Several scoring systems (i.e., GAG-HCC, CU-HCC, and REACH-B) are available; however, they have been developed by analyzing data from untreated Asian patients [9-11]. Recent studies have reported the suboptimal performance of these models for predicting HCC in NA-treated Caucasian patients [13, 14]. Thus, a new risk score is required for predicting HCC during long-term NA therapy. The present study revealed that old age, lower platelet counts, and higher AFP levels both at baseline and 12 months are independent predictors of HCC. Previous studies have identified age and the severity of liver diseases as the major risk factors for HCC in patients with CHB receiving NA therapy [13, 14, 16, 18, 19]. However, cirrhosis had been mostly diagnosed by clinical and imaging criteria in these studies, which conferred some diagnostic inaccuracy. In addition, several recent studies have identified lower platelet counts as an independent factor associated with an elevated HCC risk during ETV or tenofovir therapy [5, 13, 14, 16]. A study reported an inverse correlation between platelet counts and the hepatic venous pressure gradient in patients with compensated cirrhosis [20]. For patients with compensated cirrhosis, another study identified the hepatic venous pressure gradient as an independent predictor of HCC [21]. Thus, platelet counts most likely reflect the severity of liver fibrosis and can serve as a surrogate marker of HCC risk. To overcome the diagnostic uncertainty of cirrhosis imposed through ultrasonography, we employed two simple noninvasive fibrosis indices, platelet count and aspartate aminotransferase (AST)/alanine aminotransferase (ALT) ratio (AAR), as a marker of liver fibrosis and investigated their predictive roles for HCC [22]. We demonstrated that platelet count was an independent predictor of HCC and that the cutoff values of 100 × and 130 × 103/μL for platelet counts stratified the risk of HCC in the risk prediction model. Furthermore, we observed that platelet count at 12 months of treatment was a significantly stronger predictor than that at baseline. Platelet counts at 12 months of treatment may obviate the confounding influence of necroinflammation on fibrosis measurement and thus more appropriately reflect the actual degree of baseline fibrosis. Alternatively, platelet counts at 12 months of treatment reflect the degree of residual fibrosis with ongoing NA therapy and thus more strongly correlate with future HCC risk. Additional studies are needed to elucidate the underlying mechanisms. AFP has long been used in the surveillance of HCC and evaluation of treatment responses in patients with HCC. Several recent studies have reported that the on-treatment AFP level is a strong predictor of HCC in patients with CHB receiving ETV therapy [23-25]. We observed that AFP levels were more predictive of HCC during ETV therapy at 12 months than at baseline; this is because the elevated AFP levels in patients commencing antiviral therapy were related to the hepatitis activity and were minimized through NA therapy. However, elevated AFP levels at 12 months did not necessarily imply the existence of HCC, considering that only 19.9% (42/211) of the patients with AFP levels of ≥ 5 ng/mL at 12 months in the development group developed HCC. The remaining patients exhibited no evidence of HCC despite a significantly longer follow-up duration (33 ± 30 vs 53 ± 36 months, P < 0.001). Our findings reveal that AFP cutoff values of 5 and 9 ng/mL at 12 months of treatment were optimal for predicting HCC risk during ETV therapy.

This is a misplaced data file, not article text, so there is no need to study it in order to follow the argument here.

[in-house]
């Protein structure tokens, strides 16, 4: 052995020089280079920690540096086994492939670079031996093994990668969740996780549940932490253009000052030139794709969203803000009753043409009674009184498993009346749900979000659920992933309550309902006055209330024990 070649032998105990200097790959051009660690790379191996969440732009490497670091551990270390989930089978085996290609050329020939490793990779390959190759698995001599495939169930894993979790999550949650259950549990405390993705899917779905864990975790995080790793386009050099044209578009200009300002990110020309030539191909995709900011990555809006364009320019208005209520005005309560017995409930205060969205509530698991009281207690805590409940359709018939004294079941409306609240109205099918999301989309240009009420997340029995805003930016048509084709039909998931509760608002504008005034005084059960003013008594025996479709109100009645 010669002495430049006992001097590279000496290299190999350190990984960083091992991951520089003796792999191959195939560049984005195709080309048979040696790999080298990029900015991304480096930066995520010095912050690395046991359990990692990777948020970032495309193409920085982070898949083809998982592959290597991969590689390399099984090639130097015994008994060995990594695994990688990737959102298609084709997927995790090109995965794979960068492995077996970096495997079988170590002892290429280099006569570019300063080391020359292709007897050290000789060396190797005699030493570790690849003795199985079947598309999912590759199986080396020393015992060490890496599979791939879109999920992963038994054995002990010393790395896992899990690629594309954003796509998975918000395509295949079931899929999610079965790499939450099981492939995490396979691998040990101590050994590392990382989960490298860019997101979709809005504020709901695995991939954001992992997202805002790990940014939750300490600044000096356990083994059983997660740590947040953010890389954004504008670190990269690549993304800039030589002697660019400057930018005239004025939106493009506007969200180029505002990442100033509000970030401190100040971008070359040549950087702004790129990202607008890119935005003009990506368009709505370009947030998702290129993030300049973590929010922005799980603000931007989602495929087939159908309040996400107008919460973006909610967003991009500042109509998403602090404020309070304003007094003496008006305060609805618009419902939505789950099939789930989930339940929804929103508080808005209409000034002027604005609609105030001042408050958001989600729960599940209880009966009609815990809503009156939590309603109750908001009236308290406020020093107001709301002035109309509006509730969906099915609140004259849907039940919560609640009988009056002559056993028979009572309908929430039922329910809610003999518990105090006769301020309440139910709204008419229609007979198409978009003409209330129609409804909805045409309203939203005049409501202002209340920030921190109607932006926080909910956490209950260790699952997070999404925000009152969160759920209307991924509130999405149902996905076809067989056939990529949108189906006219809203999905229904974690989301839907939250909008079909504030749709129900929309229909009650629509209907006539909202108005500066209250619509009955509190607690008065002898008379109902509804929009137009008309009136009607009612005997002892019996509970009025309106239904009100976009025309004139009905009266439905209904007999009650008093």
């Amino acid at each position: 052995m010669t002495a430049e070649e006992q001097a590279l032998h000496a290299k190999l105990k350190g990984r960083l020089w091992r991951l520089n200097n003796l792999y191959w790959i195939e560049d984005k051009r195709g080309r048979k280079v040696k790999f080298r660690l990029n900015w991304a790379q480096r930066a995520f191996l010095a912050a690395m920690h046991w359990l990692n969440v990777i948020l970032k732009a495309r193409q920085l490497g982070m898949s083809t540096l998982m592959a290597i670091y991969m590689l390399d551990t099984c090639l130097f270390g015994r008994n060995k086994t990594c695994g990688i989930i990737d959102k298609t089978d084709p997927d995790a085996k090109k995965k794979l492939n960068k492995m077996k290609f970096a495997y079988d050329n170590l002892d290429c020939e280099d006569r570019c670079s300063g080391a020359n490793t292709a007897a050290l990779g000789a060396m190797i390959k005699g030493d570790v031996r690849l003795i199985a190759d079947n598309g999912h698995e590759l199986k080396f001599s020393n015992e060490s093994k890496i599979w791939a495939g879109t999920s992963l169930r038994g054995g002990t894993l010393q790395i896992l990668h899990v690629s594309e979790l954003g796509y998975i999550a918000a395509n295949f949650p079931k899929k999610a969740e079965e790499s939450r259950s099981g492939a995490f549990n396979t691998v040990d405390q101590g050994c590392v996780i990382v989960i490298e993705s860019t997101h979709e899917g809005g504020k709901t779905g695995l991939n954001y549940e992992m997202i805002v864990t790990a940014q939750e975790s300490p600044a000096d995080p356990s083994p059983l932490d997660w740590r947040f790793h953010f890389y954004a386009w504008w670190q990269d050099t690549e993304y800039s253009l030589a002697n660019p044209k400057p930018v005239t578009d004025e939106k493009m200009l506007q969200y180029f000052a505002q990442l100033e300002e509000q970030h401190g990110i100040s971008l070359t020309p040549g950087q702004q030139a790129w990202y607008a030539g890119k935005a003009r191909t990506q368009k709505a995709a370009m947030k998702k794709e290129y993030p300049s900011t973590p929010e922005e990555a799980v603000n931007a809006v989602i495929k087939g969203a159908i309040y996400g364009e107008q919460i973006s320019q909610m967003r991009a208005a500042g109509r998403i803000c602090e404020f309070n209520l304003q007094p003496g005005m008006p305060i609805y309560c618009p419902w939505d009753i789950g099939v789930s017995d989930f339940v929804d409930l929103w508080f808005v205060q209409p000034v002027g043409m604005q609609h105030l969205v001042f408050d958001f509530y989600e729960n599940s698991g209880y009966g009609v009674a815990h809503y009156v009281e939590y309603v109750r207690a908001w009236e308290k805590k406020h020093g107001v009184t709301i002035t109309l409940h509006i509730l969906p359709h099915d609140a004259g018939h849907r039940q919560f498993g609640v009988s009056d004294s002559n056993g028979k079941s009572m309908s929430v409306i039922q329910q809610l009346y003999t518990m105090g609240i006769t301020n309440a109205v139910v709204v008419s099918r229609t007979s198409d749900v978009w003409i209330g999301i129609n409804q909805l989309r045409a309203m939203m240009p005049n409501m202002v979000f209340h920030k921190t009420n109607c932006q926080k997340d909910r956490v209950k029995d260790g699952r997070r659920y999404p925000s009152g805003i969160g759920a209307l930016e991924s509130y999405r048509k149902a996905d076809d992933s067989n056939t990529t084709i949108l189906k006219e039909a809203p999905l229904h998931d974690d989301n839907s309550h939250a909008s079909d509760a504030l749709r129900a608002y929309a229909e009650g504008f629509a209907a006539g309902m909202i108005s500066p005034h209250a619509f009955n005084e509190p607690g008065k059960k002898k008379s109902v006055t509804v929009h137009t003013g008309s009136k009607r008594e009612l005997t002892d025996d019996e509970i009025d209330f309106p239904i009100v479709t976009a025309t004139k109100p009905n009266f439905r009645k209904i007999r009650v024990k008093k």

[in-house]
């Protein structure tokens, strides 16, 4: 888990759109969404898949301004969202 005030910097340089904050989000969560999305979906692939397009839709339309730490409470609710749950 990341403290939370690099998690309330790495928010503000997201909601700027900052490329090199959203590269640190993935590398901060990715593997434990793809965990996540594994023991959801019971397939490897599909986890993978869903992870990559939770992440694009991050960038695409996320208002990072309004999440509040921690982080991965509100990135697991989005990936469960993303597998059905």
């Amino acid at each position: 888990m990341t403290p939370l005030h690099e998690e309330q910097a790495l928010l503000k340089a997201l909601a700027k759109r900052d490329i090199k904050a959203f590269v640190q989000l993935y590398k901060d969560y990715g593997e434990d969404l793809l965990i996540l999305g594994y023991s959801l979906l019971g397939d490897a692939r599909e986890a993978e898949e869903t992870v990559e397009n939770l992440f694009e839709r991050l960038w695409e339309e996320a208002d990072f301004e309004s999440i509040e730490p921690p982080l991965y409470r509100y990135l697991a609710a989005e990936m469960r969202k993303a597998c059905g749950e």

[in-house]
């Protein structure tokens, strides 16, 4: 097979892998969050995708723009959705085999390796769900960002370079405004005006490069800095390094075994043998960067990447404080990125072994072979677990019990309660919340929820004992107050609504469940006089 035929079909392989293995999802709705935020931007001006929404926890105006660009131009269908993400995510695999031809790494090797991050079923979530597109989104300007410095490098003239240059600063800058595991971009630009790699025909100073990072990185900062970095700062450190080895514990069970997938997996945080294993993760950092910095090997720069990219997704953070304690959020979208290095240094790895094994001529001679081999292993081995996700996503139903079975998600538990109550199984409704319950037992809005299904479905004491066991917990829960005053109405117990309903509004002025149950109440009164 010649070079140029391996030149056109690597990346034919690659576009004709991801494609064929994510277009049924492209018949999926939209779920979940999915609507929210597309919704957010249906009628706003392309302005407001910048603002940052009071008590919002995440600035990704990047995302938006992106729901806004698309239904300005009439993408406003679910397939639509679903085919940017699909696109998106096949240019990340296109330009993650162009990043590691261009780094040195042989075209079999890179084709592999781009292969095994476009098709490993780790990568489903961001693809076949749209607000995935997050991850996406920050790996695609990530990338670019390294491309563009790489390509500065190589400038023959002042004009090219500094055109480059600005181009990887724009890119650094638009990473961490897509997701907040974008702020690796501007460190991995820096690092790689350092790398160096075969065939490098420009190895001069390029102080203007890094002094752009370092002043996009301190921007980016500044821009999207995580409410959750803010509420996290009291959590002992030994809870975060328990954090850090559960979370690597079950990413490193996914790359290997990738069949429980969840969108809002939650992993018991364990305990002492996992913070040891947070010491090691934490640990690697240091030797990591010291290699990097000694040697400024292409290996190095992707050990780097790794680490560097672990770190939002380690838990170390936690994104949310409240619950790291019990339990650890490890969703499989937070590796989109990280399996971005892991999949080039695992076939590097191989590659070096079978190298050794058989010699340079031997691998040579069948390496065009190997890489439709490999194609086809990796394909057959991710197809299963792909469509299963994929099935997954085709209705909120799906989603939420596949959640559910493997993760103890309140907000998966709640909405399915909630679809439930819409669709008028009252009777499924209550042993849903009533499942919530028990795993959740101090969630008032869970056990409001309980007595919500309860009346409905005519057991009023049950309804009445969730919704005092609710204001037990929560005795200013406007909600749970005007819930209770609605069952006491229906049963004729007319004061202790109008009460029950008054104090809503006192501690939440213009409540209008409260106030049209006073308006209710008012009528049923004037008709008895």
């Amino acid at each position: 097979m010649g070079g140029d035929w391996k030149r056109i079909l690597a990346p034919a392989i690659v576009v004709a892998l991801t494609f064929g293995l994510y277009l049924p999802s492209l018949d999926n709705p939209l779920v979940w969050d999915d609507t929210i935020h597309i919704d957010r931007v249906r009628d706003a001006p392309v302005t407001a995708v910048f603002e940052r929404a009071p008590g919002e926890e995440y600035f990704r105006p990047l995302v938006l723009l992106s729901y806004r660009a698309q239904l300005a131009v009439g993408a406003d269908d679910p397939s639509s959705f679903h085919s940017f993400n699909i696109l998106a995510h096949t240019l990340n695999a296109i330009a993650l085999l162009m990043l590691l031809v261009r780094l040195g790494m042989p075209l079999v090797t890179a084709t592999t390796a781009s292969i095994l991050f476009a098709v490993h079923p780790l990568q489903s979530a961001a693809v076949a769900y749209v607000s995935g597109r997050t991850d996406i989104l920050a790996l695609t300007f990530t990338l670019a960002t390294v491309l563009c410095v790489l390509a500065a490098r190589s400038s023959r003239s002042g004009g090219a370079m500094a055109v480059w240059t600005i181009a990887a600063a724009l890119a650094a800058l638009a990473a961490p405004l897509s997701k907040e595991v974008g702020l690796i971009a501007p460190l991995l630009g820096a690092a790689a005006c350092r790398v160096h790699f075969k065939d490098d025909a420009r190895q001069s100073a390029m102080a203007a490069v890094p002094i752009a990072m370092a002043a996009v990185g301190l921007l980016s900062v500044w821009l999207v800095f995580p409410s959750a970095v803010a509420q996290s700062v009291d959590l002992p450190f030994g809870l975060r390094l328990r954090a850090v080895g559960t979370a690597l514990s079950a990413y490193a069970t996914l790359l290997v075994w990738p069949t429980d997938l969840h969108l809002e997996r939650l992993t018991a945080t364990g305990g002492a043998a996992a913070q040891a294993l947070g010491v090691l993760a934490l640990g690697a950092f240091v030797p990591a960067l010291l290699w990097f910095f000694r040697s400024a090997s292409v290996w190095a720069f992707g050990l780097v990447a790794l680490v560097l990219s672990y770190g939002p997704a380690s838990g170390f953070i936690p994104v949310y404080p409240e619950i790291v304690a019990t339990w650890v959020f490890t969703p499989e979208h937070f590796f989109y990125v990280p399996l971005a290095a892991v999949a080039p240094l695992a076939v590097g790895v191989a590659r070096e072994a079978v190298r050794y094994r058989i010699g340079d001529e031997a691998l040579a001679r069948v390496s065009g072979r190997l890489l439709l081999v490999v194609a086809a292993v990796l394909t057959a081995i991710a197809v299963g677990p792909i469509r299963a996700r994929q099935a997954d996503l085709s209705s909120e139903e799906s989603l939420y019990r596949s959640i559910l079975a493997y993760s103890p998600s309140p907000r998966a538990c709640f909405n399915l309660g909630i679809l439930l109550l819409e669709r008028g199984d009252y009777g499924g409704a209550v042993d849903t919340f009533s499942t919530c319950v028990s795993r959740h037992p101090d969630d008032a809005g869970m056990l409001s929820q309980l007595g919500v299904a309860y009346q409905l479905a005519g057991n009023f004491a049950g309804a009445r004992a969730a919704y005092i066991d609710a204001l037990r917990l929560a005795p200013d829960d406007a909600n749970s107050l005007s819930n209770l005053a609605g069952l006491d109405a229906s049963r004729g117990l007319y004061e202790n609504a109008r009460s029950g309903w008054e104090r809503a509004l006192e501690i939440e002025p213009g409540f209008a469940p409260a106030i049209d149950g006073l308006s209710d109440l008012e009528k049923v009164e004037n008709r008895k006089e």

Although studies have reported a significant association between hepatitis B surface antigen (HBsAg) levels and an increased risk of cirrhosis and HCC in untreated patients [15, 26], we observed that HBsAg levels both at baseline and 12 months were not independent predictors of HCC during ETV therapy. Studies have reported that a VR is associated with a lower HCC risk during ETV therapy [6, 27]. However, we observed that a VR after 6 or 12 months of ETV treatment or the time to VR could not predict HCC, which is consistent with recent studies on Caucasian patients [7, 16]. This might be due to the inclusion of NA-experienced patients in previous studies [6, 27]. Our previous study revealed that the VR to ETV therapy was a significantly negative predictor of HCC only in NA-experienced patients and not in NA-naïve patients [8]. The male sex is an established risk factor for HCC in patients with untreated CHB [9, 11]. Recent evidence reported that the androgen–androgen receptor complex can upregulate HBV RNA transcription and enhance HBV DNA replication, which at least partially explains its mechanism of action [28]. Several recent cohort studies on patients receiving ETV therapy have not identified the male sex as a risk factor for HCC [6, 13, 24, 25], which is in accordance with the present finding. A hypothesis posits that NA therapy might inhibit the influence of androgen on HBV replication, consequently minimizing its effect on hepatocarcinogenesis.